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Old October 14th, 2006, 08:00 PM   #64
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Hi guys ! Long time I didn't post here, been very busy and the forum's slowness and frequent downtimes discouraged me to try during my free time ;-)

Been there last thursday, and well, it's big and it looks cool (except the toilet) but the shops are mostly the same old ones as in every other mall and I don't think I'm gonna come back before December... Got a bit confused with the layout and got lost in the basement carpark trying to go to the food court...

I think if I was still living in Redhill I'd be quite happy about Vivocity but since I'm far away now I guess I'll stick with the good ol' Orchard Road malls ;-)
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Old October 14th, 2006, 08:40 PM   #65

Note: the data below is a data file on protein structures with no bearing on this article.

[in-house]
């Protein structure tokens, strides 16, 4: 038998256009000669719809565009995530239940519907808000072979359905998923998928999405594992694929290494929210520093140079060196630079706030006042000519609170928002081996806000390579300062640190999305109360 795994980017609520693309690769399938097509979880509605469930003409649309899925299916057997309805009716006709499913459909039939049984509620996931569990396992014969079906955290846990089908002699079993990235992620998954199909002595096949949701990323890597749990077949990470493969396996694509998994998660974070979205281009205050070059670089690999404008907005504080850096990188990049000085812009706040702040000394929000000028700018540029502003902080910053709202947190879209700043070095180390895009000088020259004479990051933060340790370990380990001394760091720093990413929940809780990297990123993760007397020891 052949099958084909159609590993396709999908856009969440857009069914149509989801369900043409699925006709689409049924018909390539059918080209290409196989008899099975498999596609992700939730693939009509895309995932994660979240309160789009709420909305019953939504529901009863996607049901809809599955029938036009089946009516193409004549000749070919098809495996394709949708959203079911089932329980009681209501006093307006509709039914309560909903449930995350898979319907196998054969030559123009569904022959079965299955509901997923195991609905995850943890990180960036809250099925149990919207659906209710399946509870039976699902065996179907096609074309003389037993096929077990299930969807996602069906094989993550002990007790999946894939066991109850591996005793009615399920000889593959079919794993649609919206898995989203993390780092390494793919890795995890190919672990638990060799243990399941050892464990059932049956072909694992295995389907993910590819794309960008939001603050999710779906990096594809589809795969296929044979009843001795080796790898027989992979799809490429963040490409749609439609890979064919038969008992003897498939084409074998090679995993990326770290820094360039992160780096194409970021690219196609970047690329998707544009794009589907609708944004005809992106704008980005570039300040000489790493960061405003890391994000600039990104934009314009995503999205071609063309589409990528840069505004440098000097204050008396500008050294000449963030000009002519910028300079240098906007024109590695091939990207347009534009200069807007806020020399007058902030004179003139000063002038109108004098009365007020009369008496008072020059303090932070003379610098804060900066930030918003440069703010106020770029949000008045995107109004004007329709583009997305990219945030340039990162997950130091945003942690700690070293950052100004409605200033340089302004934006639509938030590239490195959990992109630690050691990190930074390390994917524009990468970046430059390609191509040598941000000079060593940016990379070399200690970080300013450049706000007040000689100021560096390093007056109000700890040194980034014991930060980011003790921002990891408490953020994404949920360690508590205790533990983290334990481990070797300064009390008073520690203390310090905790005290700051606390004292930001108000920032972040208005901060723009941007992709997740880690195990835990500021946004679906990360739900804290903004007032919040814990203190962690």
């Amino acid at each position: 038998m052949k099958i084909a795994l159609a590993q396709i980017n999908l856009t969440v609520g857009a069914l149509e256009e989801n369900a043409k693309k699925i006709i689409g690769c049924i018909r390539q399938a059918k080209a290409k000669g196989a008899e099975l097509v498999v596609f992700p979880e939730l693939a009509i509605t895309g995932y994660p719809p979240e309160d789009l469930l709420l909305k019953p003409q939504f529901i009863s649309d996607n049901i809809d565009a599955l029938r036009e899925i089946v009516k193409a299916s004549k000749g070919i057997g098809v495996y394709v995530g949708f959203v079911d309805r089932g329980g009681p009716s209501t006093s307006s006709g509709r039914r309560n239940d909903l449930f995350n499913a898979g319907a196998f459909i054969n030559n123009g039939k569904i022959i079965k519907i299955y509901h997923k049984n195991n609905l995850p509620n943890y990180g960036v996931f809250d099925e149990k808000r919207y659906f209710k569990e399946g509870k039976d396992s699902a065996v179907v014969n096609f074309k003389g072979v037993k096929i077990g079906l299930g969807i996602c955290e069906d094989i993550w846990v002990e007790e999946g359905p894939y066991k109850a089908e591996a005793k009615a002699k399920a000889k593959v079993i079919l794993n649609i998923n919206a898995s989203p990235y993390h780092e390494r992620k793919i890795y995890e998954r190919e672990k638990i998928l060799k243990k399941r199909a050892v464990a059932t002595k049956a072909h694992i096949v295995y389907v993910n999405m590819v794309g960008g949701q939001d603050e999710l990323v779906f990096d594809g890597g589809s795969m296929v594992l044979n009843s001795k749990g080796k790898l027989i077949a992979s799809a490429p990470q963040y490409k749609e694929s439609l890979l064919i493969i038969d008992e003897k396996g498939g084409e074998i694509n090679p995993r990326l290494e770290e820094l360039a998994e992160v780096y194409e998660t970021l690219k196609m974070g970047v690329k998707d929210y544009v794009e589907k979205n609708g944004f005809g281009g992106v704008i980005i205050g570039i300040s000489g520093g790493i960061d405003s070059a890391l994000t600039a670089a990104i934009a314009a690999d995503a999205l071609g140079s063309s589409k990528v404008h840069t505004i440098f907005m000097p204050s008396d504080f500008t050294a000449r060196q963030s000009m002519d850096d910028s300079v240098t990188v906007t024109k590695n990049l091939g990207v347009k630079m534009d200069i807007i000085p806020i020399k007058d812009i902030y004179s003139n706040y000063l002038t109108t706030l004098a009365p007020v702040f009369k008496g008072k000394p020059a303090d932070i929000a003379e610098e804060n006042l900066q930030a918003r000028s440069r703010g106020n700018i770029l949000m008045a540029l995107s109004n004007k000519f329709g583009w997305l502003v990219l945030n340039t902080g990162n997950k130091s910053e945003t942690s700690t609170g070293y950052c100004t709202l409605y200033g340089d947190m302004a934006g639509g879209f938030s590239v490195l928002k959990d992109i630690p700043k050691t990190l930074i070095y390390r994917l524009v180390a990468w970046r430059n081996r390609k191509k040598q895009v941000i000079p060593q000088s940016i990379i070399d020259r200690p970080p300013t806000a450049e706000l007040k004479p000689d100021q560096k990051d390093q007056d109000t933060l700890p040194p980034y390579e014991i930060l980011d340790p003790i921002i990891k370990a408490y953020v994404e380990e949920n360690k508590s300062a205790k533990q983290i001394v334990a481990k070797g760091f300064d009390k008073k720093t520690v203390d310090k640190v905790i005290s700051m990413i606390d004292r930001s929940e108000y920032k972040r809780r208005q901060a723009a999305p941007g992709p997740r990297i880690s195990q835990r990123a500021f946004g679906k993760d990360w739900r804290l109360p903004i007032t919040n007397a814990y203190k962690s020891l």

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Hi Pengui! Long time no see!!!

Which area are you residing now, may I ask?
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Old October 15th, 2006, 03:07 AM   #66
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vivomart concept is über stupid. the impression it gives ppl is that you can pay for guardian, giant, and naturally marketplace at any cashier, but you can't!

naturally marketplace was a joy to shop at (waitrose heaven), but giant.... omg... i dont know if other giants are like this but i dont think i'll ever go to a giant again. the eggplants looked like they just survived a nuclear attack. the variety of vegetables was miserable although the vege section itself was probably larger than the whole naturally marketplace.
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Old October 15th, 2006, 03:13 AM   #67
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Seems like most restaurant in Vivocity will be quite big, esp those near the coastline on level 2....